From its opening scene, Michael Mann’s feature debut announces its concern with a new type of thief. No more the delicate application of stethoscope – an instrument whose early 19th-century invention signalled a burgeoning alliance between the medical profession and the new science of acoustics. Frank (played by James Caan) breaks safes and enters buildings with power tools and complex electronic equipment. If Frank’s criminal activity is newly hi-tech, so too its accompanying music, composed and performed by German synth rock pioneers Tangerine Dream.
Formed in 1967 by Prussian pianist and Dali enthusiast Edgar Froese, by the end of the 70s Tangerine Dream were one of the highest grossing instrumental rock bands in Europe, their oft-bootlegged live shows famed for their pyrotechnics and elaborate laser shows. The early 80s saw the group supplement their barrage of analogue electronics with increasingly sophisticated digital equipment while pursuing a range of major American film projects, beginning with Thief in 1981.
While Tangerine Dream in 1981 were a newly digitised proposition, so too was one of their chief rivals in the sphere of instrumental synth prog, Vangelis, himself on the verge of an equally productive cinematic career with Blade Runner the following year. But from the very beginning, Thief‘s score sets itself apart from the whispy floatiness of the Greek synth maven. With the first sight of Frank’s equipment the synth pads burst into a hyperactivity of competing arpeggiators, syncopated power chords, and reverb-heavy drum machines. The glistening digital sheen of the music already anticipates the gleam of the diamonds being stolen. Tangerine Dream’s music is at once more ‘pop’ and more ‘techno’ than anything you will find on the Blade Runner score.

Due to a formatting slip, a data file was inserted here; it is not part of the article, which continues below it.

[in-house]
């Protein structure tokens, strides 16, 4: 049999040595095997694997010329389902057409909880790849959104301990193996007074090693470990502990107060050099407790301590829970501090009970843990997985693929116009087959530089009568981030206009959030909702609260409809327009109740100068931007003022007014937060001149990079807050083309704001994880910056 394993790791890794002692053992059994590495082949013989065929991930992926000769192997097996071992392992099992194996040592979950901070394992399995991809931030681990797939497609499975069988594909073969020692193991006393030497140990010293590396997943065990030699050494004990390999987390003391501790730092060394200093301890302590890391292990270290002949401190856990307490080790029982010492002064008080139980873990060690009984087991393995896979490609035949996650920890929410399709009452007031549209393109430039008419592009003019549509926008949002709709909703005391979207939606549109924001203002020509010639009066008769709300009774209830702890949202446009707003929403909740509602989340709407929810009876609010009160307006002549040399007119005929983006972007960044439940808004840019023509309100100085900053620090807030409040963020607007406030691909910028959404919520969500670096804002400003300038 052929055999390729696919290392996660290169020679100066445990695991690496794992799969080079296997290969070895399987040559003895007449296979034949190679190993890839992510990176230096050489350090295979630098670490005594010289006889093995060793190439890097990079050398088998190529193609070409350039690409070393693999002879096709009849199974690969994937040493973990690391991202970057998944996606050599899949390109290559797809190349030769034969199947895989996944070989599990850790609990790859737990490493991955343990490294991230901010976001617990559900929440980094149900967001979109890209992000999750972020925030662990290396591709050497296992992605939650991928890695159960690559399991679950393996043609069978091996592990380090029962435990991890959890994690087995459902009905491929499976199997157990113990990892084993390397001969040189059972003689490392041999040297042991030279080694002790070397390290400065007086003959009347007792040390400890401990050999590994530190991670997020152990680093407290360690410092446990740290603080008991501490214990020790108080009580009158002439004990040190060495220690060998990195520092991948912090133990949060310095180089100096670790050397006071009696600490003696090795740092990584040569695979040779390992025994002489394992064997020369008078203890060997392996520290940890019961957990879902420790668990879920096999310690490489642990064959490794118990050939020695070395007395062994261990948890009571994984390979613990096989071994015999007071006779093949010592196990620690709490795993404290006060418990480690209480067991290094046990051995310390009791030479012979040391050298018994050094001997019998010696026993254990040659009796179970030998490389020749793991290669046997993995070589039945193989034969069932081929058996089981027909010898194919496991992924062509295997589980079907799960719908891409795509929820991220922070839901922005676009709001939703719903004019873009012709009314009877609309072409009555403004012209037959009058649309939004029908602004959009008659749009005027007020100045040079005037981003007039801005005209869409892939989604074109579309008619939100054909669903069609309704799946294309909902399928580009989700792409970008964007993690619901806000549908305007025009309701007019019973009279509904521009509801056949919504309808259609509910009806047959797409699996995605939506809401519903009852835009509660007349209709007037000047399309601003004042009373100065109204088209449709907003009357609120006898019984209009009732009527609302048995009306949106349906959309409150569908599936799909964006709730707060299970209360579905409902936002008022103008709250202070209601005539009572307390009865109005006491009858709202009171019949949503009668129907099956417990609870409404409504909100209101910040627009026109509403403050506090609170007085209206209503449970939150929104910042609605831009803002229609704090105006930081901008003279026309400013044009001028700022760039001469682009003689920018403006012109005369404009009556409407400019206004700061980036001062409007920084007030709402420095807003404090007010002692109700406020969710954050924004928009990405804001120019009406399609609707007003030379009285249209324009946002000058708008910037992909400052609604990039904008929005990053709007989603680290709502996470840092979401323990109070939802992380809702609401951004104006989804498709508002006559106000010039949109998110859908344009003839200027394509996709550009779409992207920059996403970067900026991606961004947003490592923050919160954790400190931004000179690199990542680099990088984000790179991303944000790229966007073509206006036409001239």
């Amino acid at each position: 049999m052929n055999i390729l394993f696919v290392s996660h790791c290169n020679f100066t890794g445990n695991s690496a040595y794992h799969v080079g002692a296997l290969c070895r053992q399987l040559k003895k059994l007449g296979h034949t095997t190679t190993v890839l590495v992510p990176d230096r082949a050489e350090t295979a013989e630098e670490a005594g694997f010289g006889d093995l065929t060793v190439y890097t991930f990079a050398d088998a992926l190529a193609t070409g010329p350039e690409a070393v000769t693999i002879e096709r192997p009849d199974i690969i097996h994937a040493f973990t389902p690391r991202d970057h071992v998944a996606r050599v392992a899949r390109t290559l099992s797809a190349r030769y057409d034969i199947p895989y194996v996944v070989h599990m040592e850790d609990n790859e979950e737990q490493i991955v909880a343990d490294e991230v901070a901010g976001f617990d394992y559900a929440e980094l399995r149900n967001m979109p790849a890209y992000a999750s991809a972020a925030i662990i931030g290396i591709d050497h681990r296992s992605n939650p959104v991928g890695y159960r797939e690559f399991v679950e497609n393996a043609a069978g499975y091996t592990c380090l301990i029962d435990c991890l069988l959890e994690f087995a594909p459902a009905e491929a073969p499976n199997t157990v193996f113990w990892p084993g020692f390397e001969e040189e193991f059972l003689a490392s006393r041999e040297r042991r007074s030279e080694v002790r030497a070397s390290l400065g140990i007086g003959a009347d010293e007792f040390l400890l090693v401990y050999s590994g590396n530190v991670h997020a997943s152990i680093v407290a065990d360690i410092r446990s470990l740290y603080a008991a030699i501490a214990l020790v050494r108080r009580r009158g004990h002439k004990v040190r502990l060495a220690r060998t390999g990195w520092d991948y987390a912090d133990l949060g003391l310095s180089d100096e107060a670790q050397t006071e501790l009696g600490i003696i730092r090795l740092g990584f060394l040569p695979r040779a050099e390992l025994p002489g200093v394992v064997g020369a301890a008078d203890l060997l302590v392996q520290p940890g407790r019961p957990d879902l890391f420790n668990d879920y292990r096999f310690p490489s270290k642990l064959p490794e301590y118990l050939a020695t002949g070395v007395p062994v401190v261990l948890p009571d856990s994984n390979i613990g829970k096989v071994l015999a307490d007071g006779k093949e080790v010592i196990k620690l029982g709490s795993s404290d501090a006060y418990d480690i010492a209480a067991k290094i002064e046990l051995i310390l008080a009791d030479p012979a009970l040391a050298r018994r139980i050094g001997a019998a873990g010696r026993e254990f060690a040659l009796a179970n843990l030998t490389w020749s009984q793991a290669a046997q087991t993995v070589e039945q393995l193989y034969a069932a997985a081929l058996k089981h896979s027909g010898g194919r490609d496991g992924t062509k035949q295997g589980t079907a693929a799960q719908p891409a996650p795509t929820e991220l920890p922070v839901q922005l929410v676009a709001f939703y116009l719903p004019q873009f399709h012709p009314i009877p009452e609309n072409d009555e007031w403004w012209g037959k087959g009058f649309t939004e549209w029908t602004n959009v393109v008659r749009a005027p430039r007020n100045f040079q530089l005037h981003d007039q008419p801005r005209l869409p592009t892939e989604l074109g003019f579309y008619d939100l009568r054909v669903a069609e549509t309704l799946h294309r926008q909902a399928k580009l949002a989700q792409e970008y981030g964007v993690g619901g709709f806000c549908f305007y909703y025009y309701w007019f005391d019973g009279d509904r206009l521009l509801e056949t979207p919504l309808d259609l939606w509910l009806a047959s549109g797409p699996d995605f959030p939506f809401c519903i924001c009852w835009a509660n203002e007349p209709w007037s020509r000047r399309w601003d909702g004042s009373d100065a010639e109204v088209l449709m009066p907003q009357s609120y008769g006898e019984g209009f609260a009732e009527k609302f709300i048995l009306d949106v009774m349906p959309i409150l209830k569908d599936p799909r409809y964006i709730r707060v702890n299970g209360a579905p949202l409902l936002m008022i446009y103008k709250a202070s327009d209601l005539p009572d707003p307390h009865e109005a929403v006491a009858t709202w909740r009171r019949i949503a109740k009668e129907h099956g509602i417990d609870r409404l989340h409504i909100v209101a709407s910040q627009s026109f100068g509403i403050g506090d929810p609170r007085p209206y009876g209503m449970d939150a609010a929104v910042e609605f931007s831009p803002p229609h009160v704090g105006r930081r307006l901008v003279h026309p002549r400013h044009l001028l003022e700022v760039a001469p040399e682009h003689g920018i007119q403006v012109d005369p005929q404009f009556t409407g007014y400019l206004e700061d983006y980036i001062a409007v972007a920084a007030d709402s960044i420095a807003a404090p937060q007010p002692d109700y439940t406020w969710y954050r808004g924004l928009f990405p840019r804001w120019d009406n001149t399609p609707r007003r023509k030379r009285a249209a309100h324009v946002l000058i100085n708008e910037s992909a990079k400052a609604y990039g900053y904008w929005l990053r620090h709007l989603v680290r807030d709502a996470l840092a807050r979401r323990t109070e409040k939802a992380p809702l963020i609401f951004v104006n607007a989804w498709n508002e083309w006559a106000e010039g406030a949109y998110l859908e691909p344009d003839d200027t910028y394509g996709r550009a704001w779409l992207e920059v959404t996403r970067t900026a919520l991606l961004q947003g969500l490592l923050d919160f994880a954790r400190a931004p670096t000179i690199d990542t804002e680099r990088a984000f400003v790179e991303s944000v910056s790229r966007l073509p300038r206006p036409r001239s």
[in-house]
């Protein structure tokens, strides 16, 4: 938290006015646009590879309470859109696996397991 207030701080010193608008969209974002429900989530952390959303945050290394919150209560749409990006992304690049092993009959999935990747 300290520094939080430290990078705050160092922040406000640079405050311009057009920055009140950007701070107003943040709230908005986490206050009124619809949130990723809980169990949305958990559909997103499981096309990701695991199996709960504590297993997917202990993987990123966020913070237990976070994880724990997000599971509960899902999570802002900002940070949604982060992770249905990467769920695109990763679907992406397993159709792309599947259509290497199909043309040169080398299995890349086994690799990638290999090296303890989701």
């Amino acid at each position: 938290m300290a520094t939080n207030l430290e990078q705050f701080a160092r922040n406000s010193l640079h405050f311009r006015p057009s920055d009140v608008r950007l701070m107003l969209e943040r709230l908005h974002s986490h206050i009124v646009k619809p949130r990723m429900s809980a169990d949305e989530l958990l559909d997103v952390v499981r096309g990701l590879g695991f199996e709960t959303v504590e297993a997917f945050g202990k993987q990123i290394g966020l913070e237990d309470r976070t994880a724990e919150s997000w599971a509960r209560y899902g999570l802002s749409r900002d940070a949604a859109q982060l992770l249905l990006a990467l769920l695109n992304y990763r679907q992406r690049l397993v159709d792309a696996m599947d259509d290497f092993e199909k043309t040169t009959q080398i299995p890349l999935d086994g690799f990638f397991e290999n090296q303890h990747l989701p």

As in most American crime films, criminal activity is here a synecdoche for capitalism itself. Thief is essentially a film about a struggle between two different forms of capitalism, represented by two different father figures. On the one hand, the old ‘master-thief’, Okla (a stethoscope man, one suspects); and on the other, Leo, a man associated with malls, rentierism, stocks and shares. Both are referred to – either by themselves or by Frank – as his father. Both of these competing capitalisms are, in a sense, musically coded. The new hi-tech capitalism by Tangerine Dream’s digital synths and sequencers, and Okla’s old-school artisanal cat burglary by the very fact that he is played by country music legend Willie Nelson.
Only in the very last scene of the film do we really hear much in the way of ‘real’ instruments – that is, music that would not be regarded as totally alien by someone used to listening to Willie Nelson – on the non-diegetic score of Thief (there is a brief scene of diegetically performed blues rock earlier on) and it sticks out like a sore thumb. As it turns out, Mann only realised late in the post-production process that he would need soundtrack music for this scene and by that time Tangerine Dream were too busy touring to provide it. Instead, the lot fell to Craig Safan (who would go on to write incidental music for the sitcom Cheers).
The track opens with acoustic guitar, soon accompanied by a sweeping hard rock electric guitar solo. The scene it complements depicts Frank’s final triumph against the forces of the new capitalism – a triumph which, in the context of early 80s America can only be regarded as pure fantasy. It is appropriate, then, that the music lends the scene precisely the atmosphere of that bit in every Guns ‘n’ Roses video where the storyline pauses in order that Slash might stand, a propos of nothing, on the edge of a cliff to perform an equally ecstatic electric guitar solo.